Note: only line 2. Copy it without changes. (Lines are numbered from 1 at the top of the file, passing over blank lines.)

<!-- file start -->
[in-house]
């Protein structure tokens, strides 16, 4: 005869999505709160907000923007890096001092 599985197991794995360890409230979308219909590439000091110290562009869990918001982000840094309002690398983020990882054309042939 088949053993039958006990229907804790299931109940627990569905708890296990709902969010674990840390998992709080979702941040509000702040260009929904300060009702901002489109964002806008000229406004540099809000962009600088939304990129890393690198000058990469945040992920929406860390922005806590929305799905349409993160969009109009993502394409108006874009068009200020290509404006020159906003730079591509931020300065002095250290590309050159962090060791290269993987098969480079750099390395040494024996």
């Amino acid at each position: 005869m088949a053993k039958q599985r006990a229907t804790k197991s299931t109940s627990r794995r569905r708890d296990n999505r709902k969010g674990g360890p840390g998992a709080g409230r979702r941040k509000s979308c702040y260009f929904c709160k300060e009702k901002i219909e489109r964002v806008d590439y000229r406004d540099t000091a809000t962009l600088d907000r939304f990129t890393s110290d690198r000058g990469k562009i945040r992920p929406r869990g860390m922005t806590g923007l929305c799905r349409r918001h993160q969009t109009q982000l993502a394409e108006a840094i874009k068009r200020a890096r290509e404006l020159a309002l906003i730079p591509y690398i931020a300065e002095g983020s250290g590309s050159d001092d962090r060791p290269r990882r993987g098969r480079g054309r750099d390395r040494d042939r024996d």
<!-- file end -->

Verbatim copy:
């Protein structure tokens, strides 16, 4: 005869999505709160907000923007890096001092 599985197991794995360890409230979308219909590439000091110290562009869990918001982000840094309002690398983020990882054309042939 088949053993039958006990229907804790299931109940627990569905708890296990709902969010674990840390998992709080979702941040509000702040260009929904300060009702901002489109964002806008000229406004540099809000962009600088939304990129890393690198000058990469945040992920929406860390922005806590929305799905349409993160969009109009993502394409108006874009068009200020290509404006020159906003730079591509931020300065002095250290590309050159962090060791290269993987098969480079750099390395040494024996």